ALAN PARTRIDGE: ALPHA PAPA
(M, 90 minutes). Opens Thursday.
For a man who claims his greatest comic creation is something of an albatross, Steve Coogan can't seem to leave alter ego Alan Partridge alone. The failed chat-show host persona has returned in many forms during two decades of success on radio and TV, and most recently in print, with his very own memoirs. That his success has been largely confined to his native Britain is no great surprise to those familiar with Partridge's scathingly parochial world view.
Now, he dares to go even further on the big screen, an age-old tradition for British comedies. The host least likely to succeed here presents a graveyard timeslot show for insomniacs. But he quickly finds himself in the midst of a corporate takeover at his local Norwich digital radio station. Change is afoot. And true to form, Partridge will do anything, including ditching a loyal DJ colleague (Colm Meaney), to survive.
Until, that is, his plan massively backfires. Meaney's vengeful, gun-toting figure, who holds the station to ransom, is convincing enough as a villain, in a Dog Day Afternoon sort of way (which it clearly seeks to emulate), as Partridge entertains the crowd outside before being dragged in again as the siege continues.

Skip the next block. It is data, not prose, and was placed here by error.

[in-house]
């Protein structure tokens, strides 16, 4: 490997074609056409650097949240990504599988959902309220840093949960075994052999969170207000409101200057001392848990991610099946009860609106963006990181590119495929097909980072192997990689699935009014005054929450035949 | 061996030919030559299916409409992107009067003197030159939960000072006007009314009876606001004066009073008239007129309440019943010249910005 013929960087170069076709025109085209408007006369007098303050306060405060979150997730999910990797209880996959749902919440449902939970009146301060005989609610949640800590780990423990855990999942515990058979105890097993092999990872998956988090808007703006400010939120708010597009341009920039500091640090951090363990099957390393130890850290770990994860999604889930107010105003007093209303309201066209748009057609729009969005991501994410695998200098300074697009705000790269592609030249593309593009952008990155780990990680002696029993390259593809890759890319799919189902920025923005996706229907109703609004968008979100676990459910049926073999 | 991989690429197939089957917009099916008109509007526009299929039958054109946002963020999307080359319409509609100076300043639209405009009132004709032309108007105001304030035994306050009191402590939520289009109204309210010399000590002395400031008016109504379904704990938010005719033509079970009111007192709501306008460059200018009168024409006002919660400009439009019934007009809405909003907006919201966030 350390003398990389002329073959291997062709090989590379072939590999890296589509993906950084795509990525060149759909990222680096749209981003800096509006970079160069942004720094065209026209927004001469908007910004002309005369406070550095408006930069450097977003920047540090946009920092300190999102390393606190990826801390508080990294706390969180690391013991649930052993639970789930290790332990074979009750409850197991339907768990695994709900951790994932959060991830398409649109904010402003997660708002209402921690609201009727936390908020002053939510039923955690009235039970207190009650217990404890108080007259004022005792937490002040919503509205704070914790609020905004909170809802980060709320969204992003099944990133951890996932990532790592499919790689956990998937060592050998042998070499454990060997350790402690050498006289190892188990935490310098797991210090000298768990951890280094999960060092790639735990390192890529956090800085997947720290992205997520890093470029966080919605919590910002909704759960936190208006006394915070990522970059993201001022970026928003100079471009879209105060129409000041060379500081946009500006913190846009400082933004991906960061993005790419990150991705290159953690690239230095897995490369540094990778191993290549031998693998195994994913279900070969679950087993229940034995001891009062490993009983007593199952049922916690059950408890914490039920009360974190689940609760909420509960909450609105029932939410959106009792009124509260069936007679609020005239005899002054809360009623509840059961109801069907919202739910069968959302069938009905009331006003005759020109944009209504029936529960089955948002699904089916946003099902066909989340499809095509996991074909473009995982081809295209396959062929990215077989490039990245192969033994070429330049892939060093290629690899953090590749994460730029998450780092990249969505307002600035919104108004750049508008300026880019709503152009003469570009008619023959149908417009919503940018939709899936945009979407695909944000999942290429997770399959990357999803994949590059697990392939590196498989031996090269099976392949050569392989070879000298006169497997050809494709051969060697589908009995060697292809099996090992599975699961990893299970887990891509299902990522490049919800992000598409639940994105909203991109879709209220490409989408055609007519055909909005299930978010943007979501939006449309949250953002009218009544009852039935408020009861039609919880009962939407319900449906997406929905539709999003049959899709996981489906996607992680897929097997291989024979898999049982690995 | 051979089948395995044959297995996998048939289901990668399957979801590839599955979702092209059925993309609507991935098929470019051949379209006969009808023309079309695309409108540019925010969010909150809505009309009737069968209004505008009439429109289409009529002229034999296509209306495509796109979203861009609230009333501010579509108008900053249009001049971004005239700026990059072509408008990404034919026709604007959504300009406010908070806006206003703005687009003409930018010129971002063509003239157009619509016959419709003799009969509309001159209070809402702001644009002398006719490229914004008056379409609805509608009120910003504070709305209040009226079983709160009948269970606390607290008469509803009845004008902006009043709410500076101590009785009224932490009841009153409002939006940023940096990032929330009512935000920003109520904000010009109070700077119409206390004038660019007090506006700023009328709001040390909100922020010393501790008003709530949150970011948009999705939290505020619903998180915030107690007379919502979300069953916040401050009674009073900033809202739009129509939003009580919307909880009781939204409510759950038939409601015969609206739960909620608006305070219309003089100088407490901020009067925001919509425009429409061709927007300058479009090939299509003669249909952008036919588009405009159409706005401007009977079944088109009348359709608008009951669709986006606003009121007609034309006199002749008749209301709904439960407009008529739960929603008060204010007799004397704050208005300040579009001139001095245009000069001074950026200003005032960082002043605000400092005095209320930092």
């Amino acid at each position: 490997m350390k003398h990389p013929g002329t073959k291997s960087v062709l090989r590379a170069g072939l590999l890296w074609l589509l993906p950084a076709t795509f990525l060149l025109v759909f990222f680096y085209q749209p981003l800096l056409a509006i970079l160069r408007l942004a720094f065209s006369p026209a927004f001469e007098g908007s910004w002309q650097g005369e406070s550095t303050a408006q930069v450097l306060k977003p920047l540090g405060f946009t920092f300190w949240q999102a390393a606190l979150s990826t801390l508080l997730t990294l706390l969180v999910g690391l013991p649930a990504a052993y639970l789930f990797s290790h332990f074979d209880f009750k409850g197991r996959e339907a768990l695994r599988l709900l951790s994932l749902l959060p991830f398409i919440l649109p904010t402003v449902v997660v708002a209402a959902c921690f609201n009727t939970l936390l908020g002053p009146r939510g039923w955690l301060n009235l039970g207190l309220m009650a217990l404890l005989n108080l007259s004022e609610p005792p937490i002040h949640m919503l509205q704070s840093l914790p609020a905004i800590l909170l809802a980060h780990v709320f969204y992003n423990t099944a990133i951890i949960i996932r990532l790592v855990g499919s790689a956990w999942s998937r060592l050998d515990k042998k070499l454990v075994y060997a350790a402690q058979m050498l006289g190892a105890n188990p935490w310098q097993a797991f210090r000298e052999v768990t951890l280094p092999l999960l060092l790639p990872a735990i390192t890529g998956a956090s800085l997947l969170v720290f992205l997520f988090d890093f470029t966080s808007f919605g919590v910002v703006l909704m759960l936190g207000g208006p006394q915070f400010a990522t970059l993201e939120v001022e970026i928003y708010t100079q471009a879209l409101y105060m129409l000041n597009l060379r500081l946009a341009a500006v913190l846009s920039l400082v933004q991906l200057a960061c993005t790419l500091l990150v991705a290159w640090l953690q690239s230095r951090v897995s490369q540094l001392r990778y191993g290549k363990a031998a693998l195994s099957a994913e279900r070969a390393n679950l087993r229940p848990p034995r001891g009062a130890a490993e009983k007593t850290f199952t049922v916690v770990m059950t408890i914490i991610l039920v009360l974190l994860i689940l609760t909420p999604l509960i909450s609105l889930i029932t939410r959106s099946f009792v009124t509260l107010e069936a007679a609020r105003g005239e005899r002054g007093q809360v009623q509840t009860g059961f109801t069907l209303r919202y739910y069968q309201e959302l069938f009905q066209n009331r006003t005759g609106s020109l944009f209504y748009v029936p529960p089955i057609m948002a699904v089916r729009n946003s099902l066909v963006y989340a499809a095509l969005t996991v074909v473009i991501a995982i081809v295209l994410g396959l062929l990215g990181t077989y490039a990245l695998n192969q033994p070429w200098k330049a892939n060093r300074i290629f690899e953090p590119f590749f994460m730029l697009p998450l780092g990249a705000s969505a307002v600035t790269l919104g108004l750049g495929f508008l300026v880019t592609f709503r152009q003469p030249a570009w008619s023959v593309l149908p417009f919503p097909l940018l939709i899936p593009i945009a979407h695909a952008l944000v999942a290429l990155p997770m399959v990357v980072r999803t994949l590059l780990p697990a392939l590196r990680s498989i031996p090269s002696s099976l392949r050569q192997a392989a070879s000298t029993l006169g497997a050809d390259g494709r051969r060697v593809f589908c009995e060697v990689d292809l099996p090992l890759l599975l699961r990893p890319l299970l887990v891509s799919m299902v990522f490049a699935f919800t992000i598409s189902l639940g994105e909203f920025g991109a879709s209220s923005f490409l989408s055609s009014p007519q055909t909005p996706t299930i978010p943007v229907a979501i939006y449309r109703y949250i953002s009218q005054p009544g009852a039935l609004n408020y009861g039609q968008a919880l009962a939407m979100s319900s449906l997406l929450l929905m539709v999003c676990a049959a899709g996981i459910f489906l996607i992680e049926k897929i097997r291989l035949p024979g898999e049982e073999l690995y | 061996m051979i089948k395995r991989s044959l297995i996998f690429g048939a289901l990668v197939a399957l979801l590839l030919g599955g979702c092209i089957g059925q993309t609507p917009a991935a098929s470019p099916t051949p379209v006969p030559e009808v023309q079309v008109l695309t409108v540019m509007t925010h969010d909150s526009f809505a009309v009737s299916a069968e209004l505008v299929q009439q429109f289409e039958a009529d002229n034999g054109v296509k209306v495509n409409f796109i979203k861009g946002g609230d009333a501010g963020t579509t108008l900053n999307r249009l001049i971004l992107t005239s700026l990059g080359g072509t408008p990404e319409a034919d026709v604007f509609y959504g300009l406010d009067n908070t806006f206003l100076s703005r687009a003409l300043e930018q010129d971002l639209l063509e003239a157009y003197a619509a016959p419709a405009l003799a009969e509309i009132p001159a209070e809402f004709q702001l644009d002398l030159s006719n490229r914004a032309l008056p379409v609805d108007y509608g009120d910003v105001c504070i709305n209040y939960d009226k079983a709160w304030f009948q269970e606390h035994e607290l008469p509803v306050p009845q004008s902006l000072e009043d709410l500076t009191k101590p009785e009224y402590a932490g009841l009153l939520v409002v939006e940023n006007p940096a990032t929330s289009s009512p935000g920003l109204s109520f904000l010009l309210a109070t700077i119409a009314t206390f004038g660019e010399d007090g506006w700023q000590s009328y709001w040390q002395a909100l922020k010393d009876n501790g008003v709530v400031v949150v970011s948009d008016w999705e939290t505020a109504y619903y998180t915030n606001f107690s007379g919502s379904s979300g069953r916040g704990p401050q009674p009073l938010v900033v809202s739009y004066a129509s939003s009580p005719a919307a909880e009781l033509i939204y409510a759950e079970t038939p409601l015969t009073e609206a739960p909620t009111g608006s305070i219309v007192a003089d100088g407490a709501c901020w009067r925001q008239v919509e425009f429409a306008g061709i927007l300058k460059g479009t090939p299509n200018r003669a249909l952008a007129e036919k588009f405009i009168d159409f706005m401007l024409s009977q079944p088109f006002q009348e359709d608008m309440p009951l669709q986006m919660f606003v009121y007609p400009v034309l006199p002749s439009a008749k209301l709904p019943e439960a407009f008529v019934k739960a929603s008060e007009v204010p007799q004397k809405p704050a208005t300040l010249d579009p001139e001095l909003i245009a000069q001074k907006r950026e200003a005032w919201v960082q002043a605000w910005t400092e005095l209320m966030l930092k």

The biggest shock in all this isn't the true-to-form, small-town humour, more chucklesome than laugh-out-loud (Coogan's longtime collaborator Armando Iannucci is among the hired help, TV's Declan Lowney directs). Rather, it's that Alan is - shock, horror - rather likeable. Listeners enjoy his banter, the staff around the station like him, even management are entertained by the usually bumbling fool.
Could this really be the future for Partridge: from Britain's most tragic host to Norwich's favourite son, a once unthinkable proposition? Or is it simply downsizing, keeping things yokel and local, that may keep Coogan's albatross alive? Whichever way the truth lies, Coogan and co get away with this outing, simply because they don't try too hard.
The plot may lose its way somewhat, and there could have been a more ambitious plan for Alan post-siege, but it's all done with more heart than one would usually associate with the man. Perhaps Coogan, like Partridge, is mellowing with age. Which may not be such a bad thing.
Whatever next for Alan: grandkids?